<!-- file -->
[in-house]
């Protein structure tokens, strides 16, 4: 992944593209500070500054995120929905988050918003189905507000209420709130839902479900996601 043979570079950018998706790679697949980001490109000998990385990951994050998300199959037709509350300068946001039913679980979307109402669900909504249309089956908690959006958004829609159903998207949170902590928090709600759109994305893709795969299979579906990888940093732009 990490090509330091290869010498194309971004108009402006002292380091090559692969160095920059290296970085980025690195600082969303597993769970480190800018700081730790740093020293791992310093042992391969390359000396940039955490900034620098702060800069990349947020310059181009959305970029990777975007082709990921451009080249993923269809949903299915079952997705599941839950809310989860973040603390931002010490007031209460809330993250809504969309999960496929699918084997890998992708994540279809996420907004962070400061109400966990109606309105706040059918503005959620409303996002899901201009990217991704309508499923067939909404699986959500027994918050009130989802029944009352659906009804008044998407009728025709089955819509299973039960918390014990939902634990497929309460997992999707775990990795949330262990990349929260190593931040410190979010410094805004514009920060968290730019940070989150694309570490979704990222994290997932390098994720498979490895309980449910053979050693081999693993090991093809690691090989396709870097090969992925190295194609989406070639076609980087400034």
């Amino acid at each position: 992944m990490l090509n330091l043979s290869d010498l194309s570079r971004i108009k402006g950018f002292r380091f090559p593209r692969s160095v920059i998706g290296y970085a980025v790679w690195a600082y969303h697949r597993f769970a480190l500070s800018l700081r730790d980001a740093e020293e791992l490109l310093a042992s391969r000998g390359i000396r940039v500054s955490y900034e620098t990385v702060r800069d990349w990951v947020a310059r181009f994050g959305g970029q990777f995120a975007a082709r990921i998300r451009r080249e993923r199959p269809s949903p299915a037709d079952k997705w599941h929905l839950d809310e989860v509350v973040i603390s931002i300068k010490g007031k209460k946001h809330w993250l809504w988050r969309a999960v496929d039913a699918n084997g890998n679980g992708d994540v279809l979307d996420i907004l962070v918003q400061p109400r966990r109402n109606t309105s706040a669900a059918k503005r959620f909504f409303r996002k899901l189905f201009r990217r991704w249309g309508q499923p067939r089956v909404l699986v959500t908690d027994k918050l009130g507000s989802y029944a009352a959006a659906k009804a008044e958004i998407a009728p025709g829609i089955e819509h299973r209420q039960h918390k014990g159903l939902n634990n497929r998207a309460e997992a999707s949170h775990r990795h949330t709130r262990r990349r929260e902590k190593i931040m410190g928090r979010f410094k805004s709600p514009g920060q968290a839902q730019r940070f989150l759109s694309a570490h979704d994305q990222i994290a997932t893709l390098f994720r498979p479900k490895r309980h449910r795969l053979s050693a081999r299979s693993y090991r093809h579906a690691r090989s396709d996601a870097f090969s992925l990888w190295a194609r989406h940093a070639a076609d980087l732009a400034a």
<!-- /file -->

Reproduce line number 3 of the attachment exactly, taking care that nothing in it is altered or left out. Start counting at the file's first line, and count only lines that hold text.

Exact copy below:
């Amino acid at each position: 992944m990490l090509n330091l043979s290869d010498l194309s570079r971004i108009k402006g950018f002292r380091f090559p593209r692969s160095v920059i998706g290296y970085a980025v790679w690195a600082y969303h697949r597993f769970a480190l500070s800018l700081r730790d980001a740093e020293e791992l490109l310093a042992s391969r000998g390359i000396r940039v500054s955490y900034e620098t990385v702060r800069d990349w990951v947020a310059r181009f994050g959305g970029q990777f995120a975007a082709r990921i998300r451009r080249e993923r199959p269809s949903p299915a037709d079952k997705w599941h929905l839950d809310e989860v509350v973040i603390s931002i300068k010490g007031k209460k946001h809330w993250l809504w988050r969309a999960v496929d039913a699918n084997g890998n679980g992708d994540v279809l979307d996420i907004l962070v918003q400061p109400r966990r109402n109606t309105s706040a669900a059918k503005r959620f909504f409303r996002k899901l189905f201009r990217r991704w249309g309508q499923p067939r089956v909404l699986v959500t908690d027994k918050l009130g507000s989802y029944a009352a959006a659906k009804a008044e958004i998407a009728p025709g829609i089955e819509h299973r209420q039960h918390k014990g159903l939902n634990n497929r998207a309460e997992a999707s949170h775990r990795h949330t709130r262990r990349r929260e902590k190593i931040m410190g928090r979010f410094k805004s709600p514009g920060q968290a839902q730019r940070f989150l759109s694309a570490h979704d994305q990222i994290a997932t893709l390098f994720r498979p479900k490895r309980h449910r795969l053979s050693a081999r299979s693993y090991r093809h579906a690691r090989s396709d996601a870097f090969s992925l990888w190295a194609r989406h940093a070639a076609d980087l732009a400034a």